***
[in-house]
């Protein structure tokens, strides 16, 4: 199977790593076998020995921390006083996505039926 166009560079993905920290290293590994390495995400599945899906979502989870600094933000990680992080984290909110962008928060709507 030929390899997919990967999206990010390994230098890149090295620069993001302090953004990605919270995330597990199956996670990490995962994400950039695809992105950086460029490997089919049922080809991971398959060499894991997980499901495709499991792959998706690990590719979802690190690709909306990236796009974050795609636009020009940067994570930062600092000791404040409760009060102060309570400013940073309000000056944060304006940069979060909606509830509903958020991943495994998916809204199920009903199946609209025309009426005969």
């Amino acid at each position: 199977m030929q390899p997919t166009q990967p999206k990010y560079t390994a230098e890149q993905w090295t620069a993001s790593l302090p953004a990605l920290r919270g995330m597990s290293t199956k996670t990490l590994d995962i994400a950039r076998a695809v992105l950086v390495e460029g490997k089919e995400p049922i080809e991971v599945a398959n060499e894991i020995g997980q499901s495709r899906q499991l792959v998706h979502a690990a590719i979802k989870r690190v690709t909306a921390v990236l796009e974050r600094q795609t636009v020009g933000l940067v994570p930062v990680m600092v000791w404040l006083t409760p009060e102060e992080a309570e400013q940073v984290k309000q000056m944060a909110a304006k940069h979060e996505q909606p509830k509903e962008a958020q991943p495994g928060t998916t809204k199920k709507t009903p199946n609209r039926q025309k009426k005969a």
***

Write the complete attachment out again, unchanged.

[in-house]
């Protein structure tokens, strides 16, 4: 199977790593076998020995921390006083996505039926 166009560079993905920290290293590994390495995400599945899906979502989870600094933000990680992080984290909110962008928060709507 030929390899997919990967999206990010390994230098890149090295620069993001302090953004990605919270995330597990199956996670990490995962994400950039695809992105950086460029490997089919049922080809991971398959060499894991997980499901495709499991792959998706690990590719979802690190690709909306990236796009974050795609636009020009940067994570930062600092000791404040409760009060102060309570400013940073309000000056944060304006940069979060909606509830509903958020991943495994998916809204199920009903199946609209025309009426005969």
């Amino acid at each position: 199977m030929q390899p997919t166009q990967p999206k990010y560079t390994a230098e890149q993905w090295t620069a993001s790593l302090p953004a990605l920290r919270g995330m597990s290293t199956k996670t990490l590994d995962i994400a950039r076998a695809v992105l950086v390495e460029g490997k089919e995400p049922i080809e991971v599945a398959n060499e894991i020995g997980q499901s495709r899906q499991l792959v998706h979502a690990a590719i979802k989870r690190v690709t909306a921390v990236l796009e974050r600094q795609t636009v020009g933000l940067v994570p930062v990680m600092v000791w404040l006083t409760p009060e102060e992080a309570e400013q940073v984290k309000q000056m944060a909110a304006k940069h979060e996505q909606p509830k509903e962008a958020q991943p495994g928060t998916t809204k199920k709507t009903p199946n609209r039926q025309k009426k005969a």